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The Paris Review Interviews, I (Paris Review…
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The Paris Review Interviews, I (Paris Review Interviews) (Original 2006; 2006. Auflage)

von The Paris Review

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451842,803 (4.29)48
From William Faulkner's famous reply, 'The writer's only responsibility is to his art,' to James Salter's confession 'What is the ultimate impulse to write? Because all this is going to vanish', the Paris Review has elicited many of the most arresting, illuminating, and revealing discussions of life and craft from the greatest writers of our age. Under its original editor, George Plimpton, the Paris Review is credited with inventing the modern literary interview, and more than half a century later the magazine remains the master of the form. By turns intimate, instructive, gossipy, curmudgeonly, elegant, hilarious, cunning, and consoling, the Paris Review interviews have come to be celebrated as classic literary works in their own right. Now, from the treasure trove of the archives, Paris Review editor Philip Gourevitch has selected twenty of the most essential interviews for the first of a four volume set. The authors are: Dorothy Parker, Truman Capote, Ernest Hemingway, T. S. Eliot, Saul Bellow, Jorge Luis Borges, Kurt Vonnegut, James M. Cain, Rebecca West, Elizabeth Bishop, Robert Stone, Robert Gottlieb, Richard Price, Billy Wilder, Jack Gilbert and Joan Didion.Borges, Kurt Vonnegut, James M. Cain, Rebecca West, Elizabeth Bishop, Robert Stone, Robert Gottlieb, Richard Price, Billy Wilder, Jack Gilbert and Joan Didion.… (mehr)
Mitglied:popscratch
Titel:The Paris Review Interviews, I (Paris Review Interviews)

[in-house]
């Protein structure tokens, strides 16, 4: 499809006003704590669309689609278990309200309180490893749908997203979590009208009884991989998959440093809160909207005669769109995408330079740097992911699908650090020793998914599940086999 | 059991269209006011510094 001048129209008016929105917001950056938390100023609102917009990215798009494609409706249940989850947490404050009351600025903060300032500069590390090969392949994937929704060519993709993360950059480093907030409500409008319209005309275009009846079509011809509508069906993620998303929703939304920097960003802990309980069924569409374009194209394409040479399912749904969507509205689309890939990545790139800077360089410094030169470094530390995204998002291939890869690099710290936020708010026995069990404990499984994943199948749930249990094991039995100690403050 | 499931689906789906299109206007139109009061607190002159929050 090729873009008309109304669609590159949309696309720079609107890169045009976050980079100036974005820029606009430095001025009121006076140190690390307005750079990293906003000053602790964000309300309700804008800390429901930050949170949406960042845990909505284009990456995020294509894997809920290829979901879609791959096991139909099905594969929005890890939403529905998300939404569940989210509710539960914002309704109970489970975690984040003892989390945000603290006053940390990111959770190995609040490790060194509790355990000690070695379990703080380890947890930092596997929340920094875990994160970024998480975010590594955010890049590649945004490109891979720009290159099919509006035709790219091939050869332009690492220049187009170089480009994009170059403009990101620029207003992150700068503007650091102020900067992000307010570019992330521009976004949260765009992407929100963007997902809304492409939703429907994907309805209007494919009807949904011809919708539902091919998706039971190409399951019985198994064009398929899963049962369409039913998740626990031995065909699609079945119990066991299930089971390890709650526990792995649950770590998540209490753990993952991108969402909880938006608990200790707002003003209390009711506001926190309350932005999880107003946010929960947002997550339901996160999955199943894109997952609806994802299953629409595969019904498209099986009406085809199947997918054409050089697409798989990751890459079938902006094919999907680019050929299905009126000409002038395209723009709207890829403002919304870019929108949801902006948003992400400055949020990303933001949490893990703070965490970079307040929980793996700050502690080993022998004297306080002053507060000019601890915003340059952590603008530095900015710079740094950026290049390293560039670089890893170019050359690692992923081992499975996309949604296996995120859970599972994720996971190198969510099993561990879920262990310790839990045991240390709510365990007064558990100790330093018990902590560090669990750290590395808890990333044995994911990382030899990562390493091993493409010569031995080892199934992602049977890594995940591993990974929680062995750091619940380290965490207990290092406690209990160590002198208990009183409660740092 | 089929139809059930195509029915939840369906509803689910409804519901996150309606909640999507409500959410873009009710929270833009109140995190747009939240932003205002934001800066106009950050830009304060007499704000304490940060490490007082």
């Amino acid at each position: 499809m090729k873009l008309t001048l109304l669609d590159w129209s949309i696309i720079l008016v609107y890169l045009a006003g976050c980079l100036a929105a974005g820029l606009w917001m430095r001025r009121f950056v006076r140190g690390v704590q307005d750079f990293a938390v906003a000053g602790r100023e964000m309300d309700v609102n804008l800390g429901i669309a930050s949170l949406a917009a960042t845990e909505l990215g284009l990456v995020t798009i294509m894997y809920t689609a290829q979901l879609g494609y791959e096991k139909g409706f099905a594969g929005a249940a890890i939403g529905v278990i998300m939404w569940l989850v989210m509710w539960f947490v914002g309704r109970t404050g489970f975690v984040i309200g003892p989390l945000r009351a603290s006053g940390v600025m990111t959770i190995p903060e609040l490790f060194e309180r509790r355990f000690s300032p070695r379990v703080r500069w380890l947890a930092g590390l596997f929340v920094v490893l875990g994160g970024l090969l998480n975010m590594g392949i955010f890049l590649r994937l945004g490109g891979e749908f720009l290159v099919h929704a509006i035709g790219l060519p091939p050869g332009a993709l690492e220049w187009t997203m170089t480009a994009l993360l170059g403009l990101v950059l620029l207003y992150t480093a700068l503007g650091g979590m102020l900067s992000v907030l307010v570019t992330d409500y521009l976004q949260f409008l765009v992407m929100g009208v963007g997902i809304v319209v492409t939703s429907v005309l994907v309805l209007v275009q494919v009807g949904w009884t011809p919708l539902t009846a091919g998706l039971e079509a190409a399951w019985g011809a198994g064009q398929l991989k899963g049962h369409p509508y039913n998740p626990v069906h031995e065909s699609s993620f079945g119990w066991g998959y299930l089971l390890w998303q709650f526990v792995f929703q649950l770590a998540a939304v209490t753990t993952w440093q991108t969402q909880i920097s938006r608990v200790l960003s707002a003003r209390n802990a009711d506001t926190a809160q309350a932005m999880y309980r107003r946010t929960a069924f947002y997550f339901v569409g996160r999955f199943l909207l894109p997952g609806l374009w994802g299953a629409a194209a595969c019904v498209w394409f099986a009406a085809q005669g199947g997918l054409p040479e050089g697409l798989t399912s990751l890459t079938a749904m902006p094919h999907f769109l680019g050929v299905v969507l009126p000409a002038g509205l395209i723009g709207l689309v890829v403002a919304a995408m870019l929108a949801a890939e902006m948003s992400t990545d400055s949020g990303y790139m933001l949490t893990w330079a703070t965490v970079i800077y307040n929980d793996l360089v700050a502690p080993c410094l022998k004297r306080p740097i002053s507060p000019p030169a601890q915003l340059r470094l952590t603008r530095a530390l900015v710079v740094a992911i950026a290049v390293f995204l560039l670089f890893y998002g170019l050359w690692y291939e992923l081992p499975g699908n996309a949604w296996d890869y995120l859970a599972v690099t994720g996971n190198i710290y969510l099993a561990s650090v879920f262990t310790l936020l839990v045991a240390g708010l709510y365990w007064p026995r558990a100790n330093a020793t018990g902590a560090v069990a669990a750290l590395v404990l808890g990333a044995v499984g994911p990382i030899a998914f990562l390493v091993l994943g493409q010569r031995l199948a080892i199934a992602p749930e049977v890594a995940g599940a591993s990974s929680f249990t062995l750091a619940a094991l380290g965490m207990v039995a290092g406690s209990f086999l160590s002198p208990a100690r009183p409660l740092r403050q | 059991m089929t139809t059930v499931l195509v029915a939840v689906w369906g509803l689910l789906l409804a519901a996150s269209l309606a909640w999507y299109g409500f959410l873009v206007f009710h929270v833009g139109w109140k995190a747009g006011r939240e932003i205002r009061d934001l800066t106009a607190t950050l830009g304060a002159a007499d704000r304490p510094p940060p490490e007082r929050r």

Autoren:The Paris Review
Info:Picador (2006), Paperback, 528 pages
Sammlungen:Read, Deine Bibliothek, Favoriten
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Tags:interviews

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The Paris Review Interviews I von The Paris Review (2006)

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Who could ever have thought a book where authors, poets, an editor and a director who have no special item to promote could ever be something precious?

Well, considering these people are, in order, Dorothy Parker, Truman Capote, Ernest Hemingway, T.S. Eliot, Saul Bellow, Jorge Luis Borges, Kurt Vonnegut, James M. Cain, Rebecca West, Elizabeth Bishop, Robert Stone, Robert Gottlieb, Richard Price, Billy Wilder, Jack Gilbert and Joan Didion, the die is kinda cast.

The subjects vary. And so do the tones of the people involved. While Parker and Capote kick off the book by being very funny and obliging, Hemingway and Eliot are much more serious, yet still cast a wholly different shadow on things, at least considering how Hemingway divulges no intimacies in his books while Capote could seemingly stab into any aspect of his writing.

I've posted a few screen-shots from the book here to give you examples of some of the interviewers' and interviewees' quotes: http://issuu.com/pivic/docs/paris_book_reviews_1

I've never before come across such a great collection of inspiration and depth into the art of creating books, apart from sheer writing and living.